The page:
Your Civil Rights Are Important!
Given the enormous complexity of society, we citizens have granted government authority to regulate our beings and our children to an extent never seen before in the US. As government agents, police and police-like employees, investigate all facets of society they occasionally fail to act lawfully or constitutionally. To give you an understanding of the scope of government, this Wikipedia link shows over 350 California State Agencies.
It’s nothing compared to the list of federal agencies:
There are tens of thousands of government employees. The federal agencies alone have nearly 75 agencies who employ armed agents. We all know some and we can agree that most are trying their best to follow the law. The problem is that many of these government employees, agents and actors have jobs to do which are often diametrically opposed to YOUR best interests. Sometimes these government employees, agents, and actors break the law. Recognizing that these government employees are only human, and that their conduct can range from lawful to repugnant, the state and federal governments have implemented several laws designed to reign in unlawful conduct by government actors.
Title 42 of the United States Code, Section 1983
The importance of this section to American liberty cannot be overstated.
42 U.S.C. section 1983 states in part:
“Every person who, under color of any statute, ordinance, regulation, custom, or usage, of any State . . . subjects, or causes to be subjected, any citizen of the United States or other person within the jurisdiction thereof to the deprivation of any rights, privileges, or immunities secured by the Constitution and laws, shall be liable to the party injured in an action at law . . . .”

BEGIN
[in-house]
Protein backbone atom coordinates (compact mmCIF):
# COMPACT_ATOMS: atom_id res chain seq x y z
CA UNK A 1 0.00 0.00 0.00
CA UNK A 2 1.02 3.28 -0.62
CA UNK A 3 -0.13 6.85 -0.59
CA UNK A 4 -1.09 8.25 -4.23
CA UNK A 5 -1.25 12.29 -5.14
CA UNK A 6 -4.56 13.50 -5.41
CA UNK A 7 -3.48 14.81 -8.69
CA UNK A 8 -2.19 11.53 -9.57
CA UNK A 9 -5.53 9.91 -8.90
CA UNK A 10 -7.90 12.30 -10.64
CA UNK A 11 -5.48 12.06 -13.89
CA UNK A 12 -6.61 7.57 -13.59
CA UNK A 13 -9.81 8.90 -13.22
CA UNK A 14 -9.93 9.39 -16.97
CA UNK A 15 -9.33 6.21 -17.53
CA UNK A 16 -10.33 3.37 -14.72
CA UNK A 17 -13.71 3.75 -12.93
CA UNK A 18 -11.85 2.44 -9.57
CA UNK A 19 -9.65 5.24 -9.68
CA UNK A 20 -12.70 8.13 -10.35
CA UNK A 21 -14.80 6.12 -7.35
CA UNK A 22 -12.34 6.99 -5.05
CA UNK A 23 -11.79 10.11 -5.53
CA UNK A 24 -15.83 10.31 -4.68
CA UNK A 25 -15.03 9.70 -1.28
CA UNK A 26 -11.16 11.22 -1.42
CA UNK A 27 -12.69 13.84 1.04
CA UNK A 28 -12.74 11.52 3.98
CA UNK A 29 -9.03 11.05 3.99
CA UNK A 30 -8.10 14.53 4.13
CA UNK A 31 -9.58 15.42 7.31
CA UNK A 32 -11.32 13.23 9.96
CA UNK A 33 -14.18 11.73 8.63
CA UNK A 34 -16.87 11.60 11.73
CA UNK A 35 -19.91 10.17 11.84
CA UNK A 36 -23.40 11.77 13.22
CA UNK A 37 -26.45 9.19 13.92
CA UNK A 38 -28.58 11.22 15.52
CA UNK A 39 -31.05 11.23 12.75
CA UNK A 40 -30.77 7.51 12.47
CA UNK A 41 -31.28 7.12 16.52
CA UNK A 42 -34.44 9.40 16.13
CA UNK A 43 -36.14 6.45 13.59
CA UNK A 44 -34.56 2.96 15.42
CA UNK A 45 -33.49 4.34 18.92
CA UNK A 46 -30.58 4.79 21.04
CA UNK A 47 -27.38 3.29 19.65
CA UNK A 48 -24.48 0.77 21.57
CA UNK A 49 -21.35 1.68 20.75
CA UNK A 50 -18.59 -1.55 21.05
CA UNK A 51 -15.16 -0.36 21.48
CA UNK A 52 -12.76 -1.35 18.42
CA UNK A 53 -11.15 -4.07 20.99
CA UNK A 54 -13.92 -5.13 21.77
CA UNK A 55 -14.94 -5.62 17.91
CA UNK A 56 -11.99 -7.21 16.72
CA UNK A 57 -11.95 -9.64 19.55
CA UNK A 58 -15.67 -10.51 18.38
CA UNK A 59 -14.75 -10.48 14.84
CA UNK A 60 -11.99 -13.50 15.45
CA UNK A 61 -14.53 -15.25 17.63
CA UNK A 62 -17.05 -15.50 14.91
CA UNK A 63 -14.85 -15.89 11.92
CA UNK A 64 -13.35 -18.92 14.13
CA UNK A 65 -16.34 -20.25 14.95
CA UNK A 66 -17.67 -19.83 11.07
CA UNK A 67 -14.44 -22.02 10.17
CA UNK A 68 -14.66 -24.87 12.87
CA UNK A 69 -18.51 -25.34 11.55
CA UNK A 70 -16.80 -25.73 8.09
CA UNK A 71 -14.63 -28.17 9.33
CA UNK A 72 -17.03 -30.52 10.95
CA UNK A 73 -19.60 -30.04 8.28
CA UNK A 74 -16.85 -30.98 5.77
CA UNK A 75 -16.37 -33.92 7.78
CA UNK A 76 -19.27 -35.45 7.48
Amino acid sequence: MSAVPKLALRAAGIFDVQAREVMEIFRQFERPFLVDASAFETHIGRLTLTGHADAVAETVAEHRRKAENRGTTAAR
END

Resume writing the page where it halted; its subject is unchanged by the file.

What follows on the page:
§ 1983 is not itself a source of substantive rights, but merely provides a method for vindicating federal rights elsewhere conferred. This section creates a cause of action against a person who, acting under color of state law, deprives another of rights guaranteed under the Constitution. Section 1983 does not create any substantive rights; rather it is the vehicle whereby plaintiffs can challenge actions by governmental officials.
To prove a case under section 1983, the plaintiff must demonstrate that (1) the action occurred ‘under color of state law’ and (2) the action resulted in the deprivation of a constitutional right or federal statutory right. If there is no violation of a federal right, there is no basis for a civil rights action. Unfortunately, the US Supreme Court has put a brake on Section 1983 claims by granting state actors what is called Qualified Immunity. It is a defense to 1983 cases and is designed to shield public officials “from undue interference with their duties and from potentially disabling threats of liability.” The defense provides immunity from suit, not merely from liability. Its purpose is to spare defendants the burden of going forward with trial.’ The immunity shields the government actors from actions “insofar as their conduct does not violate clearly established statutory or constitutional rights of which a reasonable person would have known. In other words liability will found only if a hypothetical reasonable person in the government actor’s position would have known that his or her actions violated clearly established law.